"Identity Crisis" is a new weekly column and podcast for young people struggling with the modern orthodoxy of gender identity ideology—developed in collaboration between Plebity and 4W by M. K. Fain and Sasha White. Each week, we will answer one or two of your questions, both as a running column here on 4W, and in the form of a video on YouTube.
This is Part 2 of our two-part series on how to survive cancellation. If you missed last week’s column, start there first!
To submit a question, email us at: [email protected]. We may publish your question in full, so be sure to leave out or change any identifying details if you would like to remain anonymous. Or, specify that your question is private and you would rather we discuss it in a general way.
So you’ve been cancelled. The mob came for you, and suddenly your friends, your career, and probably your hope in humanity have all disappeared in what feels like the blink of an eye.
But you’re a survivor. You weathered the sudden storm, got your physical and material needs under control, and managed to pull yourself out of the pit of despair.
During the crisis in the days and weeks that closely follow cancellation, there’s a lot to do. If you followed our guide from last week, you’ve been applying for benefits, finding a new short-term gig to help make ends meet, spending lots of time with whatever supportive friends you have left, and possibly even moving back home. In the short term, just doing everything you have to do to physically and emotionally survive is a lot. But once the dust settles, the crisis has passed, and you have your basic needs under control… that's when reality sets in.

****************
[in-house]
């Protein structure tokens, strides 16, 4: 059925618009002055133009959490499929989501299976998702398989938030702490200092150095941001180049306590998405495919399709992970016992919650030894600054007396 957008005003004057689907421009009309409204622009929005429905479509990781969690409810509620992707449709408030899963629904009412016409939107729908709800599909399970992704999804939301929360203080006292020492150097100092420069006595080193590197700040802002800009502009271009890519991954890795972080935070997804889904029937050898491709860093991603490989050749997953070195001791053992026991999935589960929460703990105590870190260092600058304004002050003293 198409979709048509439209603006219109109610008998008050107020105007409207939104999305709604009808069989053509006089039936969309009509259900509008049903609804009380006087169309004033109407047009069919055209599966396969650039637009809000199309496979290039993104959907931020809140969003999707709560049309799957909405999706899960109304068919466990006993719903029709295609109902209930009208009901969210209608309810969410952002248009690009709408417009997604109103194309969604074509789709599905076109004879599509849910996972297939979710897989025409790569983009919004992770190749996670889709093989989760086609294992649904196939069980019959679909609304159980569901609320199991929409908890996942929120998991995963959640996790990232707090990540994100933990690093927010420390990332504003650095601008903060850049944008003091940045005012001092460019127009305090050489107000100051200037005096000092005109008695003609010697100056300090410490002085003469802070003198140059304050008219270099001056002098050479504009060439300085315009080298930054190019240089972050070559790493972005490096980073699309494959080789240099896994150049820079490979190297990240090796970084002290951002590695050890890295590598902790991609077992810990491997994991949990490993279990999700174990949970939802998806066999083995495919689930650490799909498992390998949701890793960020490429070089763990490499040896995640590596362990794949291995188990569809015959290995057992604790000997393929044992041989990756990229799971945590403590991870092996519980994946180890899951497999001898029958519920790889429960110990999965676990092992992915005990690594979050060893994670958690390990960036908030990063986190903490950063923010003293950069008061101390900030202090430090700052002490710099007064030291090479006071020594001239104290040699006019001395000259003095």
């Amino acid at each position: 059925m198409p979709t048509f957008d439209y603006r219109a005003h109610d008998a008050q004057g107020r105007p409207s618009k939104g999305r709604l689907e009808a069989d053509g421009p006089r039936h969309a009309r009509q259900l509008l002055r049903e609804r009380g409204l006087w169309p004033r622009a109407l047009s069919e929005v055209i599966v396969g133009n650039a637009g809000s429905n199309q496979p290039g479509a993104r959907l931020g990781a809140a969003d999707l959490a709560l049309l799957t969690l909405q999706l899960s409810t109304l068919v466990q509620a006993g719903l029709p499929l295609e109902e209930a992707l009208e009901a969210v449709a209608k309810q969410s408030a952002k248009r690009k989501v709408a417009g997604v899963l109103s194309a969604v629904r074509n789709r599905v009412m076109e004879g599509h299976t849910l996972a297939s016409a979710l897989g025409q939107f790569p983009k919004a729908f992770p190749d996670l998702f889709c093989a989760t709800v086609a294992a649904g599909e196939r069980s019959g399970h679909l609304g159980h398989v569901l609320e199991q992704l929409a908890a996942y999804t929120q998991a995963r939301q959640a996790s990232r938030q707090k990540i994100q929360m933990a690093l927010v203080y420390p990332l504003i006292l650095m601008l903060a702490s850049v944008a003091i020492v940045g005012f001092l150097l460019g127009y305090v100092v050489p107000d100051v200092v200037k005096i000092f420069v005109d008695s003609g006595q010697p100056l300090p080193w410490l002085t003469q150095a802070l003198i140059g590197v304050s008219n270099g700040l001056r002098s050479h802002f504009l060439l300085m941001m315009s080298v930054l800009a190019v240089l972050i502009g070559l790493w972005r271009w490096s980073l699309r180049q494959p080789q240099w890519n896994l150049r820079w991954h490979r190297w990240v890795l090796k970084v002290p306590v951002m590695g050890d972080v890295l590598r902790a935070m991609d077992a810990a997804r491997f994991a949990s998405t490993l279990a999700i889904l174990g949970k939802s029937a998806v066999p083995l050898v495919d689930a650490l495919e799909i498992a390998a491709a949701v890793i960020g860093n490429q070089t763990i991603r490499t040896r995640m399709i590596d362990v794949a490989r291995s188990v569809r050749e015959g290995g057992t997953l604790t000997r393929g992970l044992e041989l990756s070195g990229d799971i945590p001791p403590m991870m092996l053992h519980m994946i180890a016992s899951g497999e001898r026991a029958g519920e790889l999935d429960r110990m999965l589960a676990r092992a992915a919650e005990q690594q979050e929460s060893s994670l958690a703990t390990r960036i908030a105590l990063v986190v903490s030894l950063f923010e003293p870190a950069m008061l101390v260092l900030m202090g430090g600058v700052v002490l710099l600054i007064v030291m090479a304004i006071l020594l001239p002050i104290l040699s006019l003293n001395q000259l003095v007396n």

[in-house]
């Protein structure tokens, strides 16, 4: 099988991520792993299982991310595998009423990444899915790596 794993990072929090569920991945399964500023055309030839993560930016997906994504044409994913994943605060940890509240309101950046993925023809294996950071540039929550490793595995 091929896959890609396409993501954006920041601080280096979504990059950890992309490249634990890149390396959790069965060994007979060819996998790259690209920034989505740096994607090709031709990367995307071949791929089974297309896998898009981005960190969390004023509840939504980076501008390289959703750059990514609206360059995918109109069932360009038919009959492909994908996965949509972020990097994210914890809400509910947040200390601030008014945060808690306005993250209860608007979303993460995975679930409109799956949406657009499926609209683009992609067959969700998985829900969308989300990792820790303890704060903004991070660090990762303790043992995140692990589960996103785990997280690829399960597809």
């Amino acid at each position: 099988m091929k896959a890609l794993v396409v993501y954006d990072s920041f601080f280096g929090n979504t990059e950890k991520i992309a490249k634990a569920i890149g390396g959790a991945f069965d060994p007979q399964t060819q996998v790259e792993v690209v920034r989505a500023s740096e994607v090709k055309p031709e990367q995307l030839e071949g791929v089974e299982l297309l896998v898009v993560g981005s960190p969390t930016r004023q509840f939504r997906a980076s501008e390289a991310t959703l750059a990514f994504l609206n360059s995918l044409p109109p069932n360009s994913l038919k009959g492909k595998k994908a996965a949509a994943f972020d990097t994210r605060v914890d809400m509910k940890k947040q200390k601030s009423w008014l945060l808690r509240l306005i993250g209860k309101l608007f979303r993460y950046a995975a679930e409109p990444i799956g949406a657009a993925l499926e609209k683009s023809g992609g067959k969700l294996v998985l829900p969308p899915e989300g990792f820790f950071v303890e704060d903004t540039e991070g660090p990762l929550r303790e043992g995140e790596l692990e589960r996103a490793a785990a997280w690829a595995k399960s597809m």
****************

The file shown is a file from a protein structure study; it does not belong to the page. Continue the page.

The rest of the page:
This doesn’t just happen with cancellation. If you’re anything like me, a crisis of any sort can kick you into reaction mode—just doing whatever you need to do to make sure everyone is okay.
When my mom passed away in 2015, I felt this same experience. In the aftermath of her death, there was just so much to do. I had a to-do list a mile long for the first week. There were calls to make, logistics and legal jargon to sort out, my younger siblings to take care of, and a funeral to plan. I was sad, I knew I was, but I didn’t have time to really feel that feeling until after her funeral. After staying with my siblings at my aunt’s house for a week where we had set up a family crisis base of operations, returning home to my apartment, where I lived alone, meant finally confronting the reality of the situation. The truth had only just begun to sink in.
“But once the dust settles, the crisis has passed, and you have your basic needs under control… that's when reality sets in.”
Cancellation, like the death of a loved one, is a loss. It can be the loss of a job, the loss of friends, the loss of community, the loss of home, the loss of a sense of safety and security, the loss of a future you had planned, and, often, the loss of an identity.
After the immediate crisis passes, when you are forced to get back to some semblance of “normal,” can be when the weight of these losses really hits the hardest.
Most people I know who have been cancelled define their life in two stages: The Before, and The After. The change is often one so great that it impacts nearly every aspect of your life. For some, being “cancelled” becomes a new, defining part of their identity.
For me, cancellation proved that I couldn’t rely on others for my financial safety. It also proved that anchoring my support system in a community that required strict adherence to a particular ideology was untenable. I decided I needed freedom, and set out to create a life for myself centered around this idea.